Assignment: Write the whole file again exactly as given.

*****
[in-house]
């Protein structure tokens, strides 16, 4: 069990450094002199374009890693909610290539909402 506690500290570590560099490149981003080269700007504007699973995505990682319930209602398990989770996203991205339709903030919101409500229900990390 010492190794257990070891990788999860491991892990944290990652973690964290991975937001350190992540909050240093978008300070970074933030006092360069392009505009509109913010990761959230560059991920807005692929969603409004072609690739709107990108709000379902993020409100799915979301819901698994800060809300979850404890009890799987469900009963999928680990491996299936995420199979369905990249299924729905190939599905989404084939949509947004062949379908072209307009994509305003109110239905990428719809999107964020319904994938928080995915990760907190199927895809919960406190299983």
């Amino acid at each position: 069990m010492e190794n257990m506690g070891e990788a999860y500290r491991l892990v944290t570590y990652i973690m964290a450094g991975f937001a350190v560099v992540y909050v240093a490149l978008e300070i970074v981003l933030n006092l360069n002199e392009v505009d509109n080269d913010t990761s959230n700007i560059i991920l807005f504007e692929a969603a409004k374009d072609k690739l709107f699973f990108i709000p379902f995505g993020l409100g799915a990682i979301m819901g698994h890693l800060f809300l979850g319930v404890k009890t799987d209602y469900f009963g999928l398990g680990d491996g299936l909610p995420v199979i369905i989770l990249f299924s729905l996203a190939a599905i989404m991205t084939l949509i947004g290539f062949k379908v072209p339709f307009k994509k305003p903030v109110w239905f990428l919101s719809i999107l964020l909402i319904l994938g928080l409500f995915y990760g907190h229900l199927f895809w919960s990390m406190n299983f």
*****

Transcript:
[in-house]
């Protein structure tokens, strides 16, 4: 069990450094002199374009890693909610290539909402 506690500290570590560099490149981003080269700007504007699973995505990682319930209602398990989770996203991205339709903030919101409500229900990390 010492190794257990070891990788999860491991892990944290990652973690964290991975937001350190992540909050240093978008300070970074933030006092360069392009505009509109913010990761959230560059991920807005692929969603409004072609690739709107990108709000379902993020409100799915979301819901698994800060809300979850404890009890799987469900009963999928680990491996299936995420199979369905990249299924729905190939599905989404084939949509947004062949379908072209307009994509305003109110239905990428719809999107964020319904994938928080995915990760907190199927895809919960406190299983």
């Amino acid at each position: 069990m010492e190794n257990m506690g070891e990788a999860y500290r491991l892990v944290t570590y990652i973690m964290a450094g991975f937001a350190v560099v992540y909050v240093a490149l978008e300070i970074v981003l933030n006092l360069n002199e392009v505009d509109n080269d913010t990761s959230n700007i560059i991920l807005f504007e692929a969603a409004k374009d072609k690739l709107f699973f990108i709000p379902f995505g993020l409100g799915a990682i979301m819901g698994h890693l800060f809300l979850g319930v404890k009890t799987d209602y469900f009963g999928l398990g680990d491996g299936l909610p995420v199979i369905i989770l990249f299924s729905l996203a190939a599905i989404m991205t084939l949509i947004g290539f062949k379908v072209p339709f307009k994509k305003p903030v109110w239905f990428l919101s719809i999107l964020l909402i319904l994938g928080l409500f995915y990760g907190h229900l199927f895809w919960s990390m406190n299983f």